A happy day out at the beach turned in to every parent's worst nightmare when a five-year-old stabbed his hand on a used syringe.

The youngster - Henry Warren - had been playing in the sand when he suddenly turned to his parents and said 'mummy this has just cut my hand when I was building my castle, I need a plaster'.

What followed was a harrowing three hours at Dorset County Hospital Accident and Emergency as Henry underwent blood tests and received numerous injections.

Henry's mum Abbie said the whole incident has left her "devastated".

She said: "Myself, my husband and our two children, Esther who is eight and Henry, had stopped at a cafe on the beach for a drink with the plan to get something to eat.

"We grabbed a table overlooking the beach so the children could play in the sand and we could watch them.

"Our drinks had just arrived and the kids had their buckets on the beach when Henry started to cry.

"He came running up to us saying 'mummy this has just cut my hand when I was building my castle, I need a plaster'. His middle finger was bleeding and in the other hand he had the end of a syringe.

"We took the syringe from him to check it as we were both gobsmacked.

"My husband wrapped the needle up to take with us. I rang my sister who is a sexual health nurse and she told us we needed to take him to the hospital for an injection."

In shock the family headed to the walk-in centre in Weymouth but were told they needed to go to Accident and Emergency in Dorchester.

Abbie added: "Henry was a superstar we were there about three hours and he was so well-behaved. I told him what was happening so that he was prepared and he practised standing still as a statue so that they could take his bloods.

"As the nurse left the room to get his Hep B injection he turned to me and said 'mummy that really hurt, much more than you said it would and sobbed'.

"It completely broke my heart that he had to go through this.

"When the nurse returned with his injection he got a little panicked and said he did not want it and began to cry. I held him and the nurse did the injection again he was very brave but sobbed when the nurse left to get the paperwork."

Abbie then had to ring her GP to arrange a follow up injection in seven days. Harry will also need two further injections at a later date and a blood test in six months.

She said the family now have a "nervous wait".

Abbie said: "We come on holiday to Weymouth regularly and always thought of the beach as being clean and safe for children so this has really upset us. I have emailed the council to make them aware and ask who I should write to with my complaint - but as yet have had no reply.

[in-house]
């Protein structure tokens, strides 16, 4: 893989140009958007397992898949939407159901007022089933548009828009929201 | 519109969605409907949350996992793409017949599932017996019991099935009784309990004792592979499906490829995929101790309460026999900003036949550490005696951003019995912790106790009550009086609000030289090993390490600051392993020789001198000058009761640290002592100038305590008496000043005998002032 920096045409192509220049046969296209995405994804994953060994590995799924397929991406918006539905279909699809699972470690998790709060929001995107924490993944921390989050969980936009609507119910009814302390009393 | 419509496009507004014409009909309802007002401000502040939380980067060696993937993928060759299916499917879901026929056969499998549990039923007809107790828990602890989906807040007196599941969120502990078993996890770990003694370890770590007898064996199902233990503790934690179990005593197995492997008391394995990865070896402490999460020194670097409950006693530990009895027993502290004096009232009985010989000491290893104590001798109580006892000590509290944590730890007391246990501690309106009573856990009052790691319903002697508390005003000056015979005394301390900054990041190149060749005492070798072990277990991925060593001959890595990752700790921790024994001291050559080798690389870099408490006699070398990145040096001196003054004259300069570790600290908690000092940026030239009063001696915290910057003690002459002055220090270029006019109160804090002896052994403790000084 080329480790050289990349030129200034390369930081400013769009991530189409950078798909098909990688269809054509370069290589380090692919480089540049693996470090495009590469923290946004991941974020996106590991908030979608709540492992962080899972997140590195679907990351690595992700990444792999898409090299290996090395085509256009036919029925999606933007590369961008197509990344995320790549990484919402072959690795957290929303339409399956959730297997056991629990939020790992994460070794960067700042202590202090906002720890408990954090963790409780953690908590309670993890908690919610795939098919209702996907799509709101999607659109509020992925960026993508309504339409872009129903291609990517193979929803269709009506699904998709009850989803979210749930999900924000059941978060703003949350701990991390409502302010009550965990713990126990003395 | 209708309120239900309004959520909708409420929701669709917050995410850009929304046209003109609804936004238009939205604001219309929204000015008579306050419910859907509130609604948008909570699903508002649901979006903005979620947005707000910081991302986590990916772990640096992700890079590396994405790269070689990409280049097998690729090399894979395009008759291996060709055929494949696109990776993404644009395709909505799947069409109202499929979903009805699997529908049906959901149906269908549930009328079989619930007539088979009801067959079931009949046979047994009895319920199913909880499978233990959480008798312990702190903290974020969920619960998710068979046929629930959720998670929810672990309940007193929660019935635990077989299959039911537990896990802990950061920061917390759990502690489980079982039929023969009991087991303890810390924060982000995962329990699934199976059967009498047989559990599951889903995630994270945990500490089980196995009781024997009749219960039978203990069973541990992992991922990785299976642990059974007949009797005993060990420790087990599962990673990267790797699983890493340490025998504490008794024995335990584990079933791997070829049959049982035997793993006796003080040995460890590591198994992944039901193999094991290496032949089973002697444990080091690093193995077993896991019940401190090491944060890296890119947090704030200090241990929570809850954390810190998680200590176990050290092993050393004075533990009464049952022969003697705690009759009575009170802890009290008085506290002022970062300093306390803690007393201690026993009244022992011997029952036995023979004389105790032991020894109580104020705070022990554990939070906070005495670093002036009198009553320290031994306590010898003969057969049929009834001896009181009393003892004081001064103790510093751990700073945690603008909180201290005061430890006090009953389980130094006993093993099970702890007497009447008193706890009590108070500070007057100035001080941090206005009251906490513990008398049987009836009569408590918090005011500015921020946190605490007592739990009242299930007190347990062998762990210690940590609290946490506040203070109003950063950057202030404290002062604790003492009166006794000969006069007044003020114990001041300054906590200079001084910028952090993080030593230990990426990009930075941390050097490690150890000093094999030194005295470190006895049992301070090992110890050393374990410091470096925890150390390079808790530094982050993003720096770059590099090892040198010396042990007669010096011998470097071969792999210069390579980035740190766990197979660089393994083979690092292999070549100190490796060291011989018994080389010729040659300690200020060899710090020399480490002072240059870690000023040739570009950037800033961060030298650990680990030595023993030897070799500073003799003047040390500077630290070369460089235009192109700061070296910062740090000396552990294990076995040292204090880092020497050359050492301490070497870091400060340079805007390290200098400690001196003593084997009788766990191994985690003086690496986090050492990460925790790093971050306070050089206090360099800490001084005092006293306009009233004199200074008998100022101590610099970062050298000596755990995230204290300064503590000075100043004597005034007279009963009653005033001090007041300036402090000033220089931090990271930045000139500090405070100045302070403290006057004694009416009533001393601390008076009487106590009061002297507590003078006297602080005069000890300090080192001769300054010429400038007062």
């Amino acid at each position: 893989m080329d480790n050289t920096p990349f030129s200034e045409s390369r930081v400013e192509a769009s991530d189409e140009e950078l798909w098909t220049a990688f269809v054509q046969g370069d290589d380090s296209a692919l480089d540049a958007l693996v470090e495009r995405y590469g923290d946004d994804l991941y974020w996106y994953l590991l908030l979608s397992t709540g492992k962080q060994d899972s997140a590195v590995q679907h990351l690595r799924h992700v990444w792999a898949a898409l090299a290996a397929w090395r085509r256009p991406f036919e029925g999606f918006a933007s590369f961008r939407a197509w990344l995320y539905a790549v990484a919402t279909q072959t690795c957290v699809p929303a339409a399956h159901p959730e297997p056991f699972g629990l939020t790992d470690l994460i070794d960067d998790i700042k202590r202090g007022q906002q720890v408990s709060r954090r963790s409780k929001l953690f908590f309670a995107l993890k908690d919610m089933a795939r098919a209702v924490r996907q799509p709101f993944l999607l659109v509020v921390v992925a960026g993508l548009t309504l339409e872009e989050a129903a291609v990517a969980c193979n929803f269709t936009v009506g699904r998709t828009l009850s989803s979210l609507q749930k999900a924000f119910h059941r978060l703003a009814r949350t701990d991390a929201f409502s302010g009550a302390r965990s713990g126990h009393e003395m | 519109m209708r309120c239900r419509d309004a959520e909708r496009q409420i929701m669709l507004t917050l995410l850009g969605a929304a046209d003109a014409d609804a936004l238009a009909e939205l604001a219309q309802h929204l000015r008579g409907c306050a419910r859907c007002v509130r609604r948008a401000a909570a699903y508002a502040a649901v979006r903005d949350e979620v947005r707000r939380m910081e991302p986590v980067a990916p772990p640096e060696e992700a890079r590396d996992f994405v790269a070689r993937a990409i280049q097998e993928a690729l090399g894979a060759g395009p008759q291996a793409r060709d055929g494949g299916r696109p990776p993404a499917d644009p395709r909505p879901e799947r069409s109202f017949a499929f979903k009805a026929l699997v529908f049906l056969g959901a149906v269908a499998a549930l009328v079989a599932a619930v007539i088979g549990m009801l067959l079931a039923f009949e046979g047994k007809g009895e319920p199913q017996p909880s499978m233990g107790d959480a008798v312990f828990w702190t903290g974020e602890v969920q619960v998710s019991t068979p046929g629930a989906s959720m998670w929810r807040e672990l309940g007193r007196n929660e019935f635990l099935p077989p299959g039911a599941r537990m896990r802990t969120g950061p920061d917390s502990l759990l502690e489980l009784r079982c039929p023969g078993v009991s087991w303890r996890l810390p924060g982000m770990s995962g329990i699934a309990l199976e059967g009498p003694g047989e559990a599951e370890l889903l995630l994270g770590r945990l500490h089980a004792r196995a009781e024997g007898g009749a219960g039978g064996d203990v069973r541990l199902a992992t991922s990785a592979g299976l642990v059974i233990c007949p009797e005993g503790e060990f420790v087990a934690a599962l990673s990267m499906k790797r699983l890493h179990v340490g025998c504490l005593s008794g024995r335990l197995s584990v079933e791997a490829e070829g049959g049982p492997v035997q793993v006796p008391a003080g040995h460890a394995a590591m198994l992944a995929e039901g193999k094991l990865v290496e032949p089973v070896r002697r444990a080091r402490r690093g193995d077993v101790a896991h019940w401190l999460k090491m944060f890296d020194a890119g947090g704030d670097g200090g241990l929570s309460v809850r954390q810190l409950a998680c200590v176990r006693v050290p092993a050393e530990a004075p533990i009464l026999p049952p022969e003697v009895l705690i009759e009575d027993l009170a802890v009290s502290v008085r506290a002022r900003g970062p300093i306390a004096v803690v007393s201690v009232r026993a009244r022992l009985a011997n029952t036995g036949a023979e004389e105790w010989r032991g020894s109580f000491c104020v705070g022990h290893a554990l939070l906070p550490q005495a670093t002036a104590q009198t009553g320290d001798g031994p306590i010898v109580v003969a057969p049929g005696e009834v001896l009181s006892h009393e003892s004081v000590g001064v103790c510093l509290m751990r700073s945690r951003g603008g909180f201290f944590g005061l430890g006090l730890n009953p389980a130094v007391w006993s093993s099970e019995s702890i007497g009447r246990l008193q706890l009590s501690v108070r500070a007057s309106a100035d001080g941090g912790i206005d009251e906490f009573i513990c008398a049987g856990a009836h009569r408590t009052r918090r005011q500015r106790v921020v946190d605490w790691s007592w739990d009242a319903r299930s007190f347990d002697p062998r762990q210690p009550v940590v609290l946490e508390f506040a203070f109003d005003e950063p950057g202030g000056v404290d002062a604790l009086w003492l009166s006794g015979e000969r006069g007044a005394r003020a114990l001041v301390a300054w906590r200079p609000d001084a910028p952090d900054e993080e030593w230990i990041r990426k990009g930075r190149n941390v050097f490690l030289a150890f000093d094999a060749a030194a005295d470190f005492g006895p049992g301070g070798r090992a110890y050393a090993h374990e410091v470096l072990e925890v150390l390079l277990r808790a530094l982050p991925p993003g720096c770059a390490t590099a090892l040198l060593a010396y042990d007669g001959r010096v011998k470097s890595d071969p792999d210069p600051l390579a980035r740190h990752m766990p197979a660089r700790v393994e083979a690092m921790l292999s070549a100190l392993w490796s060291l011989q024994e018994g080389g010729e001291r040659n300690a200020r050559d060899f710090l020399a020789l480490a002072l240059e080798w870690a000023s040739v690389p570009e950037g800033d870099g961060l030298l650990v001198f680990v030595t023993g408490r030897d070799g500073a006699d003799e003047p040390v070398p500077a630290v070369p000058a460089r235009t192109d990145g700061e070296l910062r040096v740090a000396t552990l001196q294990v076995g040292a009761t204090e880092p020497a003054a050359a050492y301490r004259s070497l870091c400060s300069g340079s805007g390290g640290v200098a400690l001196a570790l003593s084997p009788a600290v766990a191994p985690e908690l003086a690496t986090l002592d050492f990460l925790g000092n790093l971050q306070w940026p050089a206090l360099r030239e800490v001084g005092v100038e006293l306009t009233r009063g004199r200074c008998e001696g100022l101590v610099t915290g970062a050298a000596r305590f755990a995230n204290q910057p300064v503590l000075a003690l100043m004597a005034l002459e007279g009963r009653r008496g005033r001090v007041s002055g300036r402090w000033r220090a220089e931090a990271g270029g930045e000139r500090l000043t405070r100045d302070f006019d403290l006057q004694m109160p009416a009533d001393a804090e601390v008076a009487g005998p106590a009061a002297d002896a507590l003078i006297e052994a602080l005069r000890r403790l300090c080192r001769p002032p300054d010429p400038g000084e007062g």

"It makes me sad and angry that my child has had to go through this when he was merely doing something children love to do - dig in the sand."

In response to the incident, Graham Duggan, head of community protection at Weymouth and Portland Borough Council, said: “We understand the concerns and we share them. The borough council cleans Weymouth beach mechanically every day from May1 to September 30. We also pick litter from the beach throughout the rest of the day.

"Unfortunately this kind of waste can be found on beaches across the UK from time to time. If we ever receive reports we send staff with specialist equipment to dispose of this waste safely.”

Gary Spracklen, head teacher at IPACA was walking through Weymouth town centre with his family when he came across a discarded needle on the floor on Church Passage.

He called Dorset Police’s non-emergency 101 number for help.

Mr Spracklen said: “I was concerned about my children and for other people passing through. I called the 101 non-emergency number and they passed me to another department, where I was told it was the responsibility of the waste partnership. I called them instead, but they were closed until Tuesday morning so I moved it myself.

"The advice on the website says not to do that but there were a lot of people passing through and I didn’t know where else to turn to for help.

"Nobody could give me any advice. I didn’t know where to put it, there were no sharps boxes. What is the public supposed to do if they find something like that? There was nowhere to turn.”

Michael Moon, head of service (operations), Dorset Waste Partnership, said: “Our cleansing crews and supervisors were working every day over the Bank Holiday weekend and all crews are trained and equipped to collect discarded needles and sharps. In Weymouth and Portland we can be contacted over a weekend or Bank Holiday via Weymouth and Portland’s Borough Council’s out of hours number, 01305 838000. We will make sure that the 101 call centre are aware of this number.

“We would like to thank the member of the public for cleaning up the needles but in the future we would encourage people to report the issue so that our staff can deal with it safely.”